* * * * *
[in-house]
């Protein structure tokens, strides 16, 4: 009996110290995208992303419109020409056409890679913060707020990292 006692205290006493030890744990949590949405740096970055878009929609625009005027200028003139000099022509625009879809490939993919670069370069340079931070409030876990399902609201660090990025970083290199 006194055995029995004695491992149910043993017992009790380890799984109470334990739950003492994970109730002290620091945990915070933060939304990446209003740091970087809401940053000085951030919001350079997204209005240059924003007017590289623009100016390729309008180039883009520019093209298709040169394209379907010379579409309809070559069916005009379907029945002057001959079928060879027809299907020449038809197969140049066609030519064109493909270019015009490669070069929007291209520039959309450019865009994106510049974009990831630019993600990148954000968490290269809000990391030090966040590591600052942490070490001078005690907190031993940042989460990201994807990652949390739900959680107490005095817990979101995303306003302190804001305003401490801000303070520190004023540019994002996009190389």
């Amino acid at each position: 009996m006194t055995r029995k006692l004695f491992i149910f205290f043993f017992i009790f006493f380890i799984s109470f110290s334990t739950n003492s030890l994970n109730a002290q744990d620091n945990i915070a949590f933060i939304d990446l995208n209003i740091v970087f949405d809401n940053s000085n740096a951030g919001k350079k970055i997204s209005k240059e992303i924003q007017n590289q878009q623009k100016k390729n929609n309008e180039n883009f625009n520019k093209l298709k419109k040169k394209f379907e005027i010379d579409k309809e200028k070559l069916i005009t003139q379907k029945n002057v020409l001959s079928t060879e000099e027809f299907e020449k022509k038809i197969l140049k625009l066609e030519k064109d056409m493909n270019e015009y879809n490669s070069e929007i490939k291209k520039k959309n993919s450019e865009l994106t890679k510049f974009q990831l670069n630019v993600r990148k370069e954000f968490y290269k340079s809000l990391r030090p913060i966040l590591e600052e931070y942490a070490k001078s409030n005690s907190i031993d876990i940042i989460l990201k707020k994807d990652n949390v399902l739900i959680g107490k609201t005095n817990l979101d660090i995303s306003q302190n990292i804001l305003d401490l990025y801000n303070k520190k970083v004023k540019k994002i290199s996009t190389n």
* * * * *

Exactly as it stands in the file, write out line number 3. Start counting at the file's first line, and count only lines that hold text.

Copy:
């Amino acid at each position: 009996m006194t055995r029995k006692l004695f491992i149910f205290f043993f017992i009790f006493f380890i799984s109470f110290s334990t739950n003492s030890l994970n109730a002290q744990d620091n945990i915070a949590f933060i939304d990446l995208n209003i740091v970087f949405d809401n940053s000085n740096a951030g919001k350079k970055i997204s209005k240059e992303i924003q007017n590289q878009q623009k100016k390729n929609n309008e180039n883009f625009n520019k093209l298709k419109k040169k394209f379907e005027i010379d579409k309809e200028k070559l069916i005009t003139q379907k029945n002057v020409l001959s079928t060879e000099e027809f299907e020449k022509k038809i197969l140049k625009l066609e030519k064109d056409m493909n270019e015009y879809n490669s070069e929007i490939k291209k520039k959309n993919s450019e865009l994106t890679k510049f974009q990831l670069n630019v993600r990148k370069e954000f968490y290269k340079s809000l990391r030090p913060i966040l590591e600052e931070y942490a070490k001078s409030n005690s907190i031993d876990i940042i989460l990201k707020k994807d990652n949390v399902l739900i959680g107490k609201t005095n817990l979101d660090i995303s306003q302190n990292i804001l305003d401490l990025y801000n303070k520190k970083v004023k540019k994002i290199s996009t190389n």